I think it’s safe to say I never would have made this film the way I was able to without the support of Lexus Short Films. The Lexus sponsorship allowed for a substantial production budget, which meant a high level of professionalism in everyone working on set and behind-the-scenes, as well as great equipment and locations. The Weinstein Company produced the film, so that partnership has been amazing for me professionally. I received support and feedback at every stage (writing, pre-production, shooting, editing, festivals) from The Weinstein Company and Lexus. GAME‘s producer, Joey Horvitz from The Weinstein Company, has been a huge champion of the project since day 1, and he and the entire team really helped make this film what it is.
How has your film been received so far?
GAME has been very well received! It’s been an honour to be selected at over 60 film festivals internationally so far. In terms of audiences, our production team on GAME (including people who gave feedback in the editing stage) was pretty diverse, so I think I got a sense from the early stages as to how people from different cultures seem to take in the film. It always boils down to the story and the character’s journey, more than anything that’s more culturally specific or sports-centric.
How long did it take to produce GAME?
Making GAME was a relatively quick process, about 4 months from beginning the writing stage to its premiere. Total immersion in the process.
What lessons did you learn when making GAME?
I learned so much! On a very literal and practical level, I learned how to film basketball – and how challenging it is! Obviously, things move very quickly, and there’s also a big height differential between the basket and the players, so capturing both requires specific camera approaches. I had never made a sports film before, so I watched about 50 sports movies as references and watched a lot of live basketball with the camera approach in mind. I realised how important it was to me to film real basketball action, as opposed to cheating the shots or doubling the actors. That priority drove the casting, blocking on set, and shot choices. I also learned what it’s like to work on a very large-scale production with a company like Weinstein. I feel confident after this project that I’m able to work at this much bigger level, and that I’m ready and eager to keep going! I also learned from and experienced terrific collaboration on GAME, and I’m very grateful to everyone who made it possible.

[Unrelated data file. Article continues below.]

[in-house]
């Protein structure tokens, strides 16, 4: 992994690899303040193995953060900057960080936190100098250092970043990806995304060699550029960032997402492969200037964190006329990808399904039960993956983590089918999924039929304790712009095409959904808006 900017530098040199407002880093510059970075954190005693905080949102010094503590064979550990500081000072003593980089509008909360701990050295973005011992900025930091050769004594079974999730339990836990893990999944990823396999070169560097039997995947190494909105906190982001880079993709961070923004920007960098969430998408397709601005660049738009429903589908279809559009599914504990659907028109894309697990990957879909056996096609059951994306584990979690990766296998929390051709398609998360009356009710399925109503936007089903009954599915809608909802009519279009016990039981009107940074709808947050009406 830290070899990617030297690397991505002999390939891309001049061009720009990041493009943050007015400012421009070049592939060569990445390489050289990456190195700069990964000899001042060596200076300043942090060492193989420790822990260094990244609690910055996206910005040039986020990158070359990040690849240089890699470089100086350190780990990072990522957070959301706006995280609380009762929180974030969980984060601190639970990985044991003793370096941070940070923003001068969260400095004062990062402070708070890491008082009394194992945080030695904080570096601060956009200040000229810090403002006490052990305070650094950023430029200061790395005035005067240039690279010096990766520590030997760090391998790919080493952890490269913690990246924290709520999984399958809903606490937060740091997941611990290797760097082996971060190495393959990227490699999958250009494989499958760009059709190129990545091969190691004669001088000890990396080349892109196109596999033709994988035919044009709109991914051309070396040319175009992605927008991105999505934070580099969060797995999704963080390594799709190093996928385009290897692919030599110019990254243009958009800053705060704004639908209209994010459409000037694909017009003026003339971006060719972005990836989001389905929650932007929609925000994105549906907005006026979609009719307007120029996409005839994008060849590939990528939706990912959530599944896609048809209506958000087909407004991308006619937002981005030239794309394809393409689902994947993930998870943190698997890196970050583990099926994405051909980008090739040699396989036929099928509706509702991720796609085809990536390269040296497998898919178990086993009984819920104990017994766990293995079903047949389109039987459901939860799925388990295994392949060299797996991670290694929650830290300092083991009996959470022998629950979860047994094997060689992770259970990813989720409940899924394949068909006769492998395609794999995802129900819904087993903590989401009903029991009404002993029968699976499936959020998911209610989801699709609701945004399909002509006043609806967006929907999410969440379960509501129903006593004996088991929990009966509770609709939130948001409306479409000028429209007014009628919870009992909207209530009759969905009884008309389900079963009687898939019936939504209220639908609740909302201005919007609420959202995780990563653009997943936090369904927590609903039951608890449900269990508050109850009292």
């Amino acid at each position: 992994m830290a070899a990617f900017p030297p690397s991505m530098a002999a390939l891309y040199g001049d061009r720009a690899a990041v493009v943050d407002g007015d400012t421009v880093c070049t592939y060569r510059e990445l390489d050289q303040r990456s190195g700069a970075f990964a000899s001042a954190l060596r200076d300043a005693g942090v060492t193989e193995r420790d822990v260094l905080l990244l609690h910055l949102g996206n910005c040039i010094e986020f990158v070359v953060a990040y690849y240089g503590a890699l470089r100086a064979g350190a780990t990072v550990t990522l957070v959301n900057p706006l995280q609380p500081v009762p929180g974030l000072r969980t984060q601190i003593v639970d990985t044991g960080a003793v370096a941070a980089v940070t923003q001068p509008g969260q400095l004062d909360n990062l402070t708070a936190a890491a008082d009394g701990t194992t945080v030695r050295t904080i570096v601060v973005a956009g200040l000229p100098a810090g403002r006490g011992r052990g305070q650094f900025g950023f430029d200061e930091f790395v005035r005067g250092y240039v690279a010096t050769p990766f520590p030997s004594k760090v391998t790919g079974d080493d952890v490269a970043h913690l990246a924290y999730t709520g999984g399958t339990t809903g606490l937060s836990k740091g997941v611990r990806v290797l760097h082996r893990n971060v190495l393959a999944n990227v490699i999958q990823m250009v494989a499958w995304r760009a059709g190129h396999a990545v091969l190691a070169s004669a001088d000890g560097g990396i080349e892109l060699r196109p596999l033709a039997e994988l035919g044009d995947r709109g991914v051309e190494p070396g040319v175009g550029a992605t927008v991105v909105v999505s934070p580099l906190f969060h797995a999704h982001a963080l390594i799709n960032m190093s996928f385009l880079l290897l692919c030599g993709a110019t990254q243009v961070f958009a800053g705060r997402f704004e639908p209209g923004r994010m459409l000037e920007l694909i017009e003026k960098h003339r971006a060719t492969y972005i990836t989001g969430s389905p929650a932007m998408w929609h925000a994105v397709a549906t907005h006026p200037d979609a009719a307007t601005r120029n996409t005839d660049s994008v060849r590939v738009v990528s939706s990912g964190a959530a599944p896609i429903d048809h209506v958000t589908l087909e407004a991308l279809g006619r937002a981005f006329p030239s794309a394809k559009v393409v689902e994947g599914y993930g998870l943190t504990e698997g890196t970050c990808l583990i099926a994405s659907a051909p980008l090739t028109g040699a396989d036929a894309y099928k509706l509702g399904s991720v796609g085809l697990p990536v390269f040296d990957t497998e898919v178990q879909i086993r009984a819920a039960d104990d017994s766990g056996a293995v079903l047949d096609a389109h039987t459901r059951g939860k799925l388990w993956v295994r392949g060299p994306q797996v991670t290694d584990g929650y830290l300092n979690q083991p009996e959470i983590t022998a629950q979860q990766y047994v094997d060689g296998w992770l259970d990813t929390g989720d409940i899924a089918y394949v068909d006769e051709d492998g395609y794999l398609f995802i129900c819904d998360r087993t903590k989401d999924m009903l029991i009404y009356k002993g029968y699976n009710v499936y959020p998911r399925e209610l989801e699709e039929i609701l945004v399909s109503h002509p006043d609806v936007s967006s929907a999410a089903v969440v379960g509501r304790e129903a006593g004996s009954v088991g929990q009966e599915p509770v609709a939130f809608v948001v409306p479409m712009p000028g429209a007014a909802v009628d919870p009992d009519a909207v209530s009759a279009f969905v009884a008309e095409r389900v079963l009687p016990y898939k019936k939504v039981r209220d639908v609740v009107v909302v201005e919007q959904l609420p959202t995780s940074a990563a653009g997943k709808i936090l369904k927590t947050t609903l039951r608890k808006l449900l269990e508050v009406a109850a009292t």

How do you think filmmaking aligns with the Lexus value of (Takumi) craftsmanship?
I think filmmaking is an art and craft that requires intense training and constant learning over time. And as a director, you collaborate with people in each role or department who are also studying and advancing within their craft. I find it to be an intriguing, revealing pursuit that keeps you on your toes.
If you couldn’t make it to the Raindance Film Festival, you can watch GAME here.